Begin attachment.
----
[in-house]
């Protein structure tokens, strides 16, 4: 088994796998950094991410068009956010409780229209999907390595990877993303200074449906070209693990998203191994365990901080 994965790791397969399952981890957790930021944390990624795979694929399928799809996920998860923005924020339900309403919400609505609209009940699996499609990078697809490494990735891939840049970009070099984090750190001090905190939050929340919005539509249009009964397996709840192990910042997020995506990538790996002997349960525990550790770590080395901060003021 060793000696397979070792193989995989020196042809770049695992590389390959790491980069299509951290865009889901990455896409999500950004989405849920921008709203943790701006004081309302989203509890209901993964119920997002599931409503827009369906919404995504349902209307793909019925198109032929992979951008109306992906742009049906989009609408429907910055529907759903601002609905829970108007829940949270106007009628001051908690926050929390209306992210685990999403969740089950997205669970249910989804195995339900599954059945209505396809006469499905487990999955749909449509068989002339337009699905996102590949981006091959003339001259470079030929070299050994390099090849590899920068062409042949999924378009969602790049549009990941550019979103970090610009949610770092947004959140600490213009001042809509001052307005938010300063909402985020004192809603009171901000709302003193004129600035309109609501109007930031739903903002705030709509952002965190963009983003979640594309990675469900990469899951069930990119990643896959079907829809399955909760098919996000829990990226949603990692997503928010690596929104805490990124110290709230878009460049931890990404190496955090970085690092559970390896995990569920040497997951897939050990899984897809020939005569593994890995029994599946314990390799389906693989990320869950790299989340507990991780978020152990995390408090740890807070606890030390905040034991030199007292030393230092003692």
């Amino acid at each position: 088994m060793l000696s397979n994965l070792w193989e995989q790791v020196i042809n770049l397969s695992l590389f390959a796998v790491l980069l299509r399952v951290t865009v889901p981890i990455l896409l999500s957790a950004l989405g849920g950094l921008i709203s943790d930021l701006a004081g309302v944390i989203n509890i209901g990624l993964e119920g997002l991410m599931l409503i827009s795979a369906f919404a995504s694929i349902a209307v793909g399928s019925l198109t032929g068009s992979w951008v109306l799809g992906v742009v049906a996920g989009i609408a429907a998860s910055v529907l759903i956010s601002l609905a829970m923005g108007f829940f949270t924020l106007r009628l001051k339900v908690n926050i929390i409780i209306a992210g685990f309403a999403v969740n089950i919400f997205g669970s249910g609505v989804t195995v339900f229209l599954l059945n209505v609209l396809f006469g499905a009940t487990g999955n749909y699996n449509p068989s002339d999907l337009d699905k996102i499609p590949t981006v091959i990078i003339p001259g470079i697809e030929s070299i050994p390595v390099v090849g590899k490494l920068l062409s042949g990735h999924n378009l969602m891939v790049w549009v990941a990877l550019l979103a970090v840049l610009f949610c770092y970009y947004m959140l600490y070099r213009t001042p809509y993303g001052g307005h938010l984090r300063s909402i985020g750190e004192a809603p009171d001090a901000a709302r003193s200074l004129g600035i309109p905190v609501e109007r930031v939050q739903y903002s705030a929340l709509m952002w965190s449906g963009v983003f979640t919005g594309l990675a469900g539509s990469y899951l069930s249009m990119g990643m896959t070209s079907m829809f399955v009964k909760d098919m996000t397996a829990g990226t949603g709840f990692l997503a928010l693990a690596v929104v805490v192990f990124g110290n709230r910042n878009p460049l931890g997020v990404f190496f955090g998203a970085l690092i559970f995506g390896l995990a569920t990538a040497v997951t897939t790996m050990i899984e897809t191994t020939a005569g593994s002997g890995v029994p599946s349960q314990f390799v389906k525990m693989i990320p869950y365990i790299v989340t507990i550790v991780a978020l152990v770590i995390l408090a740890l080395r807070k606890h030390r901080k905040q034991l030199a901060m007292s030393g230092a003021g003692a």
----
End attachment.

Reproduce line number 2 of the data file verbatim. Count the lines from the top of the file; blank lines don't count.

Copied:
């Protein structure tokens, strides 16, 4: 088994796998950094991410068009956010409780229209999907390595990877993303200074449906070209693990998203191994365990901080 994965790791397969399952981890957790930021944390990624795979694929399928799809996920998860923005924020339900309403919400609505609209009940699996499609990078697809490494990735891939840049970009070099984090750190001090905190939050929340919005539509249009009964397996709840192990910042997020995506990538790996002997349960525990550790770590080395901060003021 060793000696397979070792193989995989020196042809770049695992590389390959790491980069299509951290865009889901990455896409999500950004989405849920921008709203943790701006004081309302989203509890209901993964119920997002599931409503827009369906919404995504349902209307793909019925198109032929992979951008109306992906742009049906989009609408429907910055529907759903601002609905829970108007829940949270106007009628001051908690926050929390209306992210685990999403969740089950997205669970249910989804195995339900599954059945209505396809006469499905487990999955749909449509068989002339337009699905996102590949981006091959003339001259470079030929070299050994390099090849590899920068062409042949999924378009969602790049549009990941550019979103970090610009949610770092947004959140600490213009001042809509001052307005938010300063909402985020004192809603009171901000709302003193004129600035309109609501109007930031739903903002705030709509952002965190963009983003979640594309990675469900990469899951069930990119990643896959079907829809399955909760098919996000829990990226949603990692997503928010690596929104805490990124110290709230878009460049931890990404190496955090970085690092559970390896995990569920040497997951897939050990899984897809020939005569593994890995029994599946314990390799389906693989990320869950790299989340507990991780978020152990995390408090740890807070606890030390905040034991030199007292030393230092003692």